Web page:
“Labour isn’t working” read the Conservative Party slogan for the 1979 general election in which they were ultimately and predictably victorious. This sentiment also underpins The Year of the Beaver, though examined from a very different political perspective. The film documents the 2-year-long Grunwick Strike (neutered by the press as ‘The Grunwick Affair’) from the point of view of those directly involved, and from those supporting the strikers. Its scope is broad, narrating the failures of the Labour Party, the opportunism of the Thatcherites, and the complicity of trade unionists with the government and industry itself.
The documentary is an effective and well-researched oral history of the events, using contemporary news footage, interviews, and articles. As well as being an engaging piece of filmmaking, it fundamentally exists to make sense of the Thatcher era, which it was made in the midst of, but in hindsight helps us to understand the further 7 years of Tory rule after Thatcher’s resignation. This Conservative era reflected 18 years of emerging hyper-capitalism, of factory managers in cahoots with the subservient unions quelling strikes before they got too ‘disruptive’, and of “worker against worker, areas of the country pitted against each other”. Sound familiar?
The Grunwick strikers were seen by many (persuaded by The Sun, The Times, and the TV news) as people who sought “to undermine the British industrial character” at a time of high unemployment and a spiral in the home market. This myth, still touted by the Conservative party and right-wing pundits today, is dispelled elegantly by the filmmakers through their inclusion of the words of many strikers. The majority of them were women from ethnic minorities making less than the national average, processing film at the Grunwick plant. An achingly portentous interview with a miner striking in solidarity states simply “it’s much more effective, stopping the coal.”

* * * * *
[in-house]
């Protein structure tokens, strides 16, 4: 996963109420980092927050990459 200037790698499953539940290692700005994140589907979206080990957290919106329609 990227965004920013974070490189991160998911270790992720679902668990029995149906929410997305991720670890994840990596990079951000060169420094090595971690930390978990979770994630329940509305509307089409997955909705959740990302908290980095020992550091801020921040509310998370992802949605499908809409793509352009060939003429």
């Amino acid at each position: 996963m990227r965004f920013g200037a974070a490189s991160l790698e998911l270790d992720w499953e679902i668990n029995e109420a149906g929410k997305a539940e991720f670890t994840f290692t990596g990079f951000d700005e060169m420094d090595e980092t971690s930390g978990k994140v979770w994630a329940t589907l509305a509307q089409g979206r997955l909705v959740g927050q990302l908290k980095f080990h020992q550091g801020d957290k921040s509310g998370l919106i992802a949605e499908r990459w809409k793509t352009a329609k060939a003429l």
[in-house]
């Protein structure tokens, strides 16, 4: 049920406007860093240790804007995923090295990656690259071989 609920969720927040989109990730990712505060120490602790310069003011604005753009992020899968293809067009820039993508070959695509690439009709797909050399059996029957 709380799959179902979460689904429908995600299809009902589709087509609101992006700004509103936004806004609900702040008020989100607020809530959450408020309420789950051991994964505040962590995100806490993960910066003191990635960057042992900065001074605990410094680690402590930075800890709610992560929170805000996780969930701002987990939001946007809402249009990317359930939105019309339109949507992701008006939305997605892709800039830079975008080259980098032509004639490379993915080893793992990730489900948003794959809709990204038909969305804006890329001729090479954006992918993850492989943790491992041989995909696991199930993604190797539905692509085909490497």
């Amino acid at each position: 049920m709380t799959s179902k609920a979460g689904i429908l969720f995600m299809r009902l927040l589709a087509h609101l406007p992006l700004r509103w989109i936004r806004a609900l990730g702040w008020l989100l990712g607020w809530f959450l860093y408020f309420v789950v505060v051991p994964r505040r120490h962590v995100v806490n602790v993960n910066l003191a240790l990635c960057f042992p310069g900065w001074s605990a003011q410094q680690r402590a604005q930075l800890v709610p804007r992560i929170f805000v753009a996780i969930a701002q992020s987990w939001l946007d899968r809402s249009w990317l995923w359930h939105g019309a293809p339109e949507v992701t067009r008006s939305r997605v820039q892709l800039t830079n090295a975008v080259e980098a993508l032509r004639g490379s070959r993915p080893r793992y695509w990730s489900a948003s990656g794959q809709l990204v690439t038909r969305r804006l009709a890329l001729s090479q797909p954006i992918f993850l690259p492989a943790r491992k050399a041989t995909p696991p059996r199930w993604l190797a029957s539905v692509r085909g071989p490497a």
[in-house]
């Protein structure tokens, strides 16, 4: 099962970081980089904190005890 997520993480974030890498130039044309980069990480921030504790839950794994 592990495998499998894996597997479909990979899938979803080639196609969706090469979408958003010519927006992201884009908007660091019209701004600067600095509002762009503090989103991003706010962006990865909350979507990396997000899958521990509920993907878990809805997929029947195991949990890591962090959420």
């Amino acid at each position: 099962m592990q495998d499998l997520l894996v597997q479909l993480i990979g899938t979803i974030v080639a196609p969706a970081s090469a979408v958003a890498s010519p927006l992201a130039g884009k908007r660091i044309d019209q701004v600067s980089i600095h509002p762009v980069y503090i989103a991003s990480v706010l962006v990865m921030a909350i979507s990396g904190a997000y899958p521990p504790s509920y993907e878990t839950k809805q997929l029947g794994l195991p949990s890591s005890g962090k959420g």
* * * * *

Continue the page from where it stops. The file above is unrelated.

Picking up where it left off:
The strikers simply sought support and recognition from the Association of Professional, Executive, Clerical and Computer Staff. The strikers were all struck off from the employ of Grunwick’s while the workers who remained at the plant were given a 15% pay rise if they didn’t attempt to join the union. They experienced police violence and unlawful arrests and ultimately were abandoned by the union, the TUC and by the Labour government.
The Year of the Beaver, though intended to be a polemic on hyper-capitalism, anti-unionism, and the emergence of neo-liberalism in the mid-80s, also acts as a stunning insight into the contemporary Tory party. They too believe that Labour and socialism as a whole cannot and will not work. And like in 1979, far too many are willing to take them at their word.